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Technical and clinical evaluation of the BCR-ABL1 tyrosine kinase domain mutation analysis in patients with chronic myeloid leukaemia

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Title: Technical and clinical evaluation of the BCR-ABL1 tyrosine kinase domain mutation analysis in patients with chronic myeloid leukaemia
Authors: Rossi, Natali'
Item Type: Thesis or dissertation
Abstract: Chronic Myeloid Leukaemia (CML) is a myeloproliferative disorder whose hallmark is represented by the BCR-ABL1 fusion gene. The mechanisms associated with disease progression and development of resistance to treatment are still little understood and so far the best characterised mechanism of resistance is the expansion of a CML clone bearing an amino-acid substitution in the BCR-ABL1 kinase domain (KD). Screening by direct sequencing a large cohort of patients of over 260 CML individuals at various stages of disease, I assessed the incidence of BCR-ABL1 KD mutations and found that, in accordance with previous works, the detection of mutations was strongly linked to clinical resistance. Furthermore, patients with amino acid substitutions within the P-loop region had commonly presented with features of advanced stages at some point during disease course, accounting for the vast majority of all resistance-associated mutations. To evaluate the impact of the diverse BCR-ABL1 mutations on individual prognosis I stratified the whole cohort of patients on the grounds of disease phase at time of mutation detection and found that events of progression from chronic to advanced phase were mostly represented by patients harbouring KD mutations within the P-loop and gatekeeper domains. Detection of BCR-ABL1 mutations, however, does not always explain resistance to tyrosine-kinase inhibitors (TKIs). With several studies having indicated a role of certain Src family kinases (SFKs) in the disease progression, we have hypothesised that the ineffectiveness of treatment might be due to the introduction of point mutations within the TK domain of one or other of the three SFKs being implicated in the development and progression of CML, namely Hck, Lyn, and Fyn. Systematic evaluation of the mutations arising after treatment with 2G-TKIs has been performed over a subgroup of the initial cohort of CML patients, constituted by 24 non- responder CML patients described as negative for BCR-ABL1 mutations. Screening these patients for SFK Hck, Lyn and Fyn KD mutations, however, could not reveal the presence of any abnormality, suggesting that the clinical heterogeneity of CML requires therefore further investigation of alternative mechanisms responsible of the multifactorial resistance and relapse of CML patients.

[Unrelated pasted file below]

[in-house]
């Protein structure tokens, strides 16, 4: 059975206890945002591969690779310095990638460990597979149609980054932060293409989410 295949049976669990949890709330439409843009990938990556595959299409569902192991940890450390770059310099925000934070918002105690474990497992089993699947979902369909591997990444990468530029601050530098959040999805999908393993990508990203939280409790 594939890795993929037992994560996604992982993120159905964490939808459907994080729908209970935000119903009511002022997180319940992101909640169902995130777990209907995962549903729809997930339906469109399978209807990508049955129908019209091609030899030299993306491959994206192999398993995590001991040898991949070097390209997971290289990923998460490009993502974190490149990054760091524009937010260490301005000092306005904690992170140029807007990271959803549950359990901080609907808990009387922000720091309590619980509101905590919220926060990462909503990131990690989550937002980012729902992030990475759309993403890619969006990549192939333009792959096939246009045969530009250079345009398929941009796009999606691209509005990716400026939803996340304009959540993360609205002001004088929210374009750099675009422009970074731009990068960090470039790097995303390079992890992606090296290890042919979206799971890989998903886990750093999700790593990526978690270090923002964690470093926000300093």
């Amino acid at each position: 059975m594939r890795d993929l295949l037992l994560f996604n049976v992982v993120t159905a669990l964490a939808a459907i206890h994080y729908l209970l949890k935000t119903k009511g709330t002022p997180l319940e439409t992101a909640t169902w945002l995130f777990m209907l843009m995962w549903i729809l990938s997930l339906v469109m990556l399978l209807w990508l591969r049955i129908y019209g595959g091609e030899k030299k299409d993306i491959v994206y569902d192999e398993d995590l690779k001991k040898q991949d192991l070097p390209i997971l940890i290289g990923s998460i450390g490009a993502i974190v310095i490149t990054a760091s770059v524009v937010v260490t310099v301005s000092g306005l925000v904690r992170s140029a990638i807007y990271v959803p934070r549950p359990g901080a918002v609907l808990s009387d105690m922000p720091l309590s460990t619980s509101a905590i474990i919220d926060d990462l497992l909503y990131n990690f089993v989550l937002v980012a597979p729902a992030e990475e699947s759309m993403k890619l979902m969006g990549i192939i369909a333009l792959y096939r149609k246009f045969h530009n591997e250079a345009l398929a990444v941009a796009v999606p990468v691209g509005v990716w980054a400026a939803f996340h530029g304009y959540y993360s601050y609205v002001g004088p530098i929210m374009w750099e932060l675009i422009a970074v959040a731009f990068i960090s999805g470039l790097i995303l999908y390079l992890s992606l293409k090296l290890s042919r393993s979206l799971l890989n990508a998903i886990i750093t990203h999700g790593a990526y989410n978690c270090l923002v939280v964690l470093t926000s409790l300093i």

Content Version: Open Access
Issue Date: May-2013
Date Awarded: Dec-2013
URI: http://hdl.handle.net/10044/1/19245
DOI: https://doi.org/10.25560/19245
Supervisor: Foroni, Letizia
Apperley, Jane
Sponsor/Funder: Novartis Pharmaceuticals Corporation
Department: Medicine
Publisher: Imperial College London
Qualification Level: Doctoral
Qualification Name: Master of Philosophy (MPhil)
Appears in Collections:Medicine PhD theses

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